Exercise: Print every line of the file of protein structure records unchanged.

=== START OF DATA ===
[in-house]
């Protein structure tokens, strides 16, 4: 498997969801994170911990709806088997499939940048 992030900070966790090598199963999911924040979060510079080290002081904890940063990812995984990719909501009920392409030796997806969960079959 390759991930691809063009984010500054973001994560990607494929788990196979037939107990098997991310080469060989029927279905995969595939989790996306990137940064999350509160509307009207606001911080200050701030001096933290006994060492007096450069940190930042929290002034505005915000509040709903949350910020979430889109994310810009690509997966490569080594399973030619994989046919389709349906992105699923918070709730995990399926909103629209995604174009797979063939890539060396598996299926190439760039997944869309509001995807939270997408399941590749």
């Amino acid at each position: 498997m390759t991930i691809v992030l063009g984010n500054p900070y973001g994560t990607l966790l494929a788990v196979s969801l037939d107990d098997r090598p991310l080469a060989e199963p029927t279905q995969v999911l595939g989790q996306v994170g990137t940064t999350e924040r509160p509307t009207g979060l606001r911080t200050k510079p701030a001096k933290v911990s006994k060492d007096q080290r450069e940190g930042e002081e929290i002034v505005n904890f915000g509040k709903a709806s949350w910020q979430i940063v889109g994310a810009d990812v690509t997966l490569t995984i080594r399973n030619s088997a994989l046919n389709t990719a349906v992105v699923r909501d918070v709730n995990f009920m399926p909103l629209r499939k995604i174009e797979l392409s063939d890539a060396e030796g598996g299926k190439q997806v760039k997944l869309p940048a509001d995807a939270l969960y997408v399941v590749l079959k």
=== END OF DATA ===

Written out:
[in-house]
């Protein structure tokens, strides 16, 4: 498997969801994170911990709806088997499939940048 992030900070966790090598199963999911924040979060510079080290002081904890940063990812995984990719909501009920392409030796997806969960079959 390759991930691809063009984010500054973001994560990607494929788990196979037939107990098997991310080469060989029927279905995969595939989790996306990137940064999350509160509307009207606001911080200050701030001096933290006994060492007096450069940190930042929290002034505005915000509040709903949350910020979430889109994310810009690509997966490569080594399973030619994989046919389709349906992105699923918070709730995990399926909103629209995604174009797979063939890539060396598996299926190439760039997944869309509001995807939270997408399941590749």
């Amino acid at each position: 498997m390759t991930i691809v992030l063009g984010n500054p900070y973001g994560t990607l966790l494929a788990v196979s969801l037939d107990d098997r090598p991310l080469a060989e199963p029927t279905q995969v999911l595939g989790q996306v994170g990137t940064t999350e924040r509160p509307t009207g979060l606001r911080t200050k510079p701030a001096k933290v911990s006994k060492d007096q080290r450069e940190g930042e002081e929290i002034v505005n904890f915000g509040k709903a709806s949350w910020q979430i940063v889109g994310a810009d990812v690509t997966l490569t995984i080594r399973n030619s088997a994989l046919n389709t990719a349906v992105v699923r909501d918070v709730n995990f009920m399926p909103l629209r499939k995604i174009e797979l392409s063939d890539a060396e030796g598996g299926k190439q997806v760039k997944l869309p940048a509001d995807a939270l969960y997408v399941v590749l079959k």